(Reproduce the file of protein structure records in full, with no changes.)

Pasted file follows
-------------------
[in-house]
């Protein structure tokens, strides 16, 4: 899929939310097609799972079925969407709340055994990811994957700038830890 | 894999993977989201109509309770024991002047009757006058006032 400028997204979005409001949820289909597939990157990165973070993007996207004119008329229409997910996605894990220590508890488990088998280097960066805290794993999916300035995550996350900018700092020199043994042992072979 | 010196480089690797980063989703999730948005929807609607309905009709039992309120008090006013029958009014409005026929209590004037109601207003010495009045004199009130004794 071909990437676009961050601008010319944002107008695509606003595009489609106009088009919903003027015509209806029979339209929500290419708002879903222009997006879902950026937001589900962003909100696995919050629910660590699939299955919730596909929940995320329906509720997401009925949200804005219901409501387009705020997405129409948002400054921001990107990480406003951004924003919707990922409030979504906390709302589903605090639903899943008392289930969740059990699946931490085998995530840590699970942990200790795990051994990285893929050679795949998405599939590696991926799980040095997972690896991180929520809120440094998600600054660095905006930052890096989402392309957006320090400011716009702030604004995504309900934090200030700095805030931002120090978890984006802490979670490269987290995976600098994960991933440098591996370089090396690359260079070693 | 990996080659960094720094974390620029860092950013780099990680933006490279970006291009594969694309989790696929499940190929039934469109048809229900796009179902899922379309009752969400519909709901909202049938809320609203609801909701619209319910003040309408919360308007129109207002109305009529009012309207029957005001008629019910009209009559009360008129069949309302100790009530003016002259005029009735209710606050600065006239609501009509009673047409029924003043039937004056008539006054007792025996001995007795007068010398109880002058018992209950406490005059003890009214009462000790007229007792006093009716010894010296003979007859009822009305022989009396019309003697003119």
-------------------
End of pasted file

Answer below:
[in-house]
């Protein structure tokens, strides 16, 4: 899929939310097609799972079925969407709340055994990811994957700038830890 | 894999993977989201109509309770024991002047009757006058006032 400028997204979005409001949820289909597939990157990165973070993007996207004119008329229409997910996605894990220590508890488990088998280097960066805290794993999916300035995550996350900018700092020199043994042992072979 | 010196480089690797980063989703999730948005929807609607309905009709039992309120008090006013029958009014409005026929209590004037109601207003010495009045004199009130004794 071909990437676009961050601008010319944002107008695509606003595009489609106009088009919903003027015509209806029979339209929500290419708002879903222009997006879902950026937001589900962003909100696995919050629910660590699939299955919730596909929940995320329906509720997401009925949200804005219901409501387009705020997405129409948002400054921001990107990480406003951004924003919707990922409030979504906390709302589903605090639903899943008392289930969740059990699946931490085998995530840590699970942990200790795990051994990285893929050679795949998405599939590696991926799980040095997972690896991180929520809120440094998600600054660095905006930052890096989402392309957006320090400011716009702030604004995504309900934090200030700095805030931002120090978890984006802490979670490269987290995976600098994960991933440098591996370089090396690359260079070693 | 990996080659960094720094974390620029860092950013780099990680933006490279970006291009594969694309989790696929499940190929039934469109048809229900796009179902899922379309009752969400519909709901909202049938809320609203609801909701619209319910003040309408919360308007129109207002109305009529009012309207029957005001008629019910009209009559009360008129069949309302100790009530003016002259005029009735209710606050600065006239609501009509009673047409029924003043039937004056008539006054007792025996001995007795007068010398109880002058018992209950406490005059003890009214009462000790007229007792006093009716010894010296003979007859009822009305022989009396019309003697003119």